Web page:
This gardening girl is happy to have this project finished–even happier to have the boxes of parts off the floor of my quilting studio.
If you missed my recent post Tuteur-ial…, check it out to see the first few steps of this DIY project. Back from my travels for a few days I get back to it.
In the first project post I stopped short of adding the final side having run out of energy, daylight and time.
My trusty rubber mallet tapped that final side on each tuteur.
Did a little paint touch up here and there in preparation to tap on the ball finials.
At 72″ tall I need a step stool for that final construction step.
Every dowel held joint got a 3″ long screw for stability.
Each tuteur required thirty-two screws–plus 4 in each finial base. The instructions caution against over-tightening these screws and I am proud to report the drill only got away from me twice out of 72 screws total. For now I have decided to forego adding the slender upright extra bar on each side. I think the look is a little more contemporary without them.
Et Voila! In place flanking currently unplanted hayrack window boxes, the tuteurs help to carry the purple front door and trellis work theme to somewhat colorless area adjacent to the driveway. The awning over my studio windows is actually a small stripe containing beiges, browns and the purple, although the purple doesn’t leap out–they painted wood certainly draws the eye! The last step is the selection of a climber or tow that can co-exist. Full sun, adequate water and hopefully evergreen. Any thoughts?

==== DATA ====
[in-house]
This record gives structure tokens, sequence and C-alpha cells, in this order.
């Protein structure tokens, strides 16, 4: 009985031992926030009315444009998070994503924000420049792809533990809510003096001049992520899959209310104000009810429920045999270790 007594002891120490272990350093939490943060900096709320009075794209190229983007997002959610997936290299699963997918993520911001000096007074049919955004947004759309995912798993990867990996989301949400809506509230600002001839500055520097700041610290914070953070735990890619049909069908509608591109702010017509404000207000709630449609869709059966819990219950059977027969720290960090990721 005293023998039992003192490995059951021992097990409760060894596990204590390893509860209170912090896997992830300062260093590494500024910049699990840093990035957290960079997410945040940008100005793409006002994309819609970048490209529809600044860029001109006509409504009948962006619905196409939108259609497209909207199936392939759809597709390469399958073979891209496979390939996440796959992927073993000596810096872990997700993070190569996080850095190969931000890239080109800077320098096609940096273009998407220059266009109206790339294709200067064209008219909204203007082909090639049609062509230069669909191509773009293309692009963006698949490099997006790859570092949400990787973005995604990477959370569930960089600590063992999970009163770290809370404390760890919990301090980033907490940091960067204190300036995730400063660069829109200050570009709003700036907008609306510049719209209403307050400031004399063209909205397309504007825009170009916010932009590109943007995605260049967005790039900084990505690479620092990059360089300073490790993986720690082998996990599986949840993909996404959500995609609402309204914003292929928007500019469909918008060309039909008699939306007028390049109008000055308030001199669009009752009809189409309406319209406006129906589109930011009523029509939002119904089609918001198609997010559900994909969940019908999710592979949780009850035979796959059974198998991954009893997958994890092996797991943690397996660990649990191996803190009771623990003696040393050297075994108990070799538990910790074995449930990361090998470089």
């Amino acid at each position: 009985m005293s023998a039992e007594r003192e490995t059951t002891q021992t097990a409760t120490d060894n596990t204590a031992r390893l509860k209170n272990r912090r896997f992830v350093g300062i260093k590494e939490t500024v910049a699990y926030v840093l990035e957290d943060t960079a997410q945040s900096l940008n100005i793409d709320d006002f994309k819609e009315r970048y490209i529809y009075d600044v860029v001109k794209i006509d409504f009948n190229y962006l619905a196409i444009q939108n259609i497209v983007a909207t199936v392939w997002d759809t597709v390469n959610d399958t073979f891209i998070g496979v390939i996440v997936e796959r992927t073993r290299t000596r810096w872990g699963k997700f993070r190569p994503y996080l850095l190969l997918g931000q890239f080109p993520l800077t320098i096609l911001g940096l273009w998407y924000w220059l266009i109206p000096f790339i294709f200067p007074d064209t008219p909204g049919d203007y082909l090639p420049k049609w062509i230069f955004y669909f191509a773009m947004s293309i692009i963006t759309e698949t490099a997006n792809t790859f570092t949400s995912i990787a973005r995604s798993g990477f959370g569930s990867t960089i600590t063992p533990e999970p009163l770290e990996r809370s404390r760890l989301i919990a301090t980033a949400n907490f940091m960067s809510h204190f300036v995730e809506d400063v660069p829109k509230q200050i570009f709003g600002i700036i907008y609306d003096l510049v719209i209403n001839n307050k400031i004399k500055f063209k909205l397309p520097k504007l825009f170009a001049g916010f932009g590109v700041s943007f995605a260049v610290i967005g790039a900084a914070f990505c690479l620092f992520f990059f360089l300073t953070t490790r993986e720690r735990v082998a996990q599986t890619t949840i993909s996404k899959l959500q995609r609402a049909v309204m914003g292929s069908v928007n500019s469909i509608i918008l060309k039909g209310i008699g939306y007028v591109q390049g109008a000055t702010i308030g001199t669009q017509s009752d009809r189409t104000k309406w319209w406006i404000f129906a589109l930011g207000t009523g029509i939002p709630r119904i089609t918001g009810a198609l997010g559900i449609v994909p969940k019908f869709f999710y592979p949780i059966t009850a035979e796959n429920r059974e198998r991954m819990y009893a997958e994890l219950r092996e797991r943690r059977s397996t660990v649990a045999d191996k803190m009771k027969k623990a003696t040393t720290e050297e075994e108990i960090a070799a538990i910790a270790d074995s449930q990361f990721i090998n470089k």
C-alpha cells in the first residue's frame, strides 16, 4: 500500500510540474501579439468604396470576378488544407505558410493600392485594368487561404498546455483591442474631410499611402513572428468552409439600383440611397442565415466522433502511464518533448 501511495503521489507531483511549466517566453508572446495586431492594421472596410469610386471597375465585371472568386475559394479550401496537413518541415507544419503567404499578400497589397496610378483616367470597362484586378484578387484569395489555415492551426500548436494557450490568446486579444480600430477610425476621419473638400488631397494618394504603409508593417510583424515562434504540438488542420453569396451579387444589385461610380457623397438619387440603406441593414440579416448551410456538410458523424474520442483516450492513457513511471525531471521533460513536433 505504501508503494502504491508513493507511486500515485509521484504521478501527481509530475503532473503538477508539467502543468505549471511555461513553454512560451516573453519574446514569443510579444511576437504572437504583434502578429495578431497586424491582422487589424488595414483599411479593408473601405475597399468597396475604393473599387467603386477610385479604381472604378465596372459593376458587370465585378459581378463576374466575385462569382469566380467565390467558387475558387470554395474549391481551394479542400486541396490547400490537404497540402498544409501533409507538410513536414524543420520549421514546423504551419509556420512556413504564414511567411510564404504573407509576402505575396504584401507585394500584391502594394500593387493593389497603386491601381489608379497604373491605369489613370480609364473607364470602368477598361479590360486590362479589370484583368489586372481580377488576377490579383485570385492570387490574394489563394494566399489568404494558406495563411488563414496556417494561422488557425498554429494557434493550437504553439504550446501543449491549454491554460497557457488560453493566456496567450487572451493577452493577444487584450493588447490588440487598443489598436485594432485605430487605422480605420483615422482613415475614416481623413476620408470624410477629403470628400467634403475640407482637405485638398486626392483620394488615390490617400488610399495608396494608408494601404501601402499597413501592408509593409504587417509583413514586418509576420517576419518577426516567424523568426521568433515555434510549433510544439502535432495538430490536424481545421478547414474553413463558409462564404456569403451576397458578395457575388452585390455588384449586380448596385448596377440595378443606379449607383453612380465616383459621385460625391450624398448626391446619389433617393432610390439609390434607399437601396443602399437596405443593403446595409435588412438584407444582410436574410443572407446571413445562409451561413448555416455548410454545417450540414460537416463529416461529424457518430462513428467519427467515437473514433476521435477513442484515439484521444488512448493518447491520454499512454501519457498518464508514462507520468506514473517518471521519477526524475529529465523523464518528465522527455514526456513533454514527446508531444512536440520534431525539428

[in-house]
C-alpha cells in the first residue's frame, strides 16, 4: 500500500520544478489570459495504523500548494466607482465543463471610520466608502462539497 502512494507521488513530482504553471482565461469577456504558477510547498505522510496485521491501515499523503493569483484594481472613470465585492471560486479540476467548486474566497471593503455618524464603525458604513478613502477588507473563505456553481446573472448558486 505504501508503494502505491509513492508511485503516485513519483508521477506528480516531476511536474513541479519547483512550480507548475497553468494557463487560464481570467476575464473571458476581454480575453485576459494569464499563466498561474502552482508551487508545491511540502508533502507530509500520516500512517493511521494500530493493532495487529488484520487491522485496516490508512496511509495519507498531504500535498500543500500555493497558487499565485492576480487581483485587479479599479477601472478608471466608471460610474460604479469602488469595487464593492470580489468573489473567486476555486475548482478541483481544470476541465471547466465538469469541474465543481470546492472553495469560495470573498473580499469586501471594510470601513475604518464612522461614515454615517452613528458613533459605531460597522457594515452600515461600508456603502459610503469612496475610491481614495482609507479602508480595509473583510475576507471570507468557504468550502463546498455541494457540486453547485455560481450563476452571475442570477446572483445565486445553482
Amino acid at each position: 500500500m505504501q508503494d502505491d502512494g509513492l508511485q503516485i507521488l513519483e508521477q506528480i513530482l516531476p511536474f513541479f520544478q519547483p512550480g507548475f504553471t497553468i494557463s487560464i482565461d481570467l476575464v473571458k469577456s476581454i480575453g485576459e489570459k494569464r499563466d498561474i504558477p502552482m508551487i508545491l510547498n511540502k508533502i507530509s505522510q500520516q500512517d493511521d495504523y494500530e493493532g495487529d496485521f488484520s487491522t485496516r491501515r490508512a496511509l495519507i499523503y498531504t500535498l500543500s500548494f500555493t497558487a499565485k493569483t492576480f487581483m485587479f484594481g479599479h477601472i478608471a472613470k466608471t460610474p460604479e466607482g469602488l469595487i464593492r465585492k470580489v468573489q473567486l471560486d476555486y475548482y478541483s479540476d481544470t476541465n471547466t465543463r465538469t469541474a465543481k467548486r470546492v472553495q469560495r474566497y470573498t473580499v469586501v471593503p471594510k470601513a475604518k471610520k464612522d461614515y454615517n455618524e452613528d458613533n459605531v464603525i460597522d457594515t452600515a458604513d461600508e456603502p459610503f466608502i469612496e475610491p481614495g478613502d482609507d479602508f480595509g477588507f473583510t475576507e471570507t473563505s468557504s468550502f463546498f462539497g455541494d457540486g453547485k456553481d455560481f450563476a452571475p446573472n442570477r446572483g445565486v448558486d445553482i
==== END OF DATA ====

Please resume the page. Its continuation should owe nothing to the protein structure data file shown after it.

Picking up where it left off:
There are lots of examples and instructions to build various styles of tuteurs or obelisks on the web. Lacking the tools and skill to do a lot of accurate lumber cutting I went with a kit with all the hard tasks accomplished by someone who knows what they’re doing. Had it not been for my desire to paint the wood I could have assembled both in the matter of several hours. Thank you, Mr. deJong of Woodbrute Designs in British Columbia for your great directions and all parts included.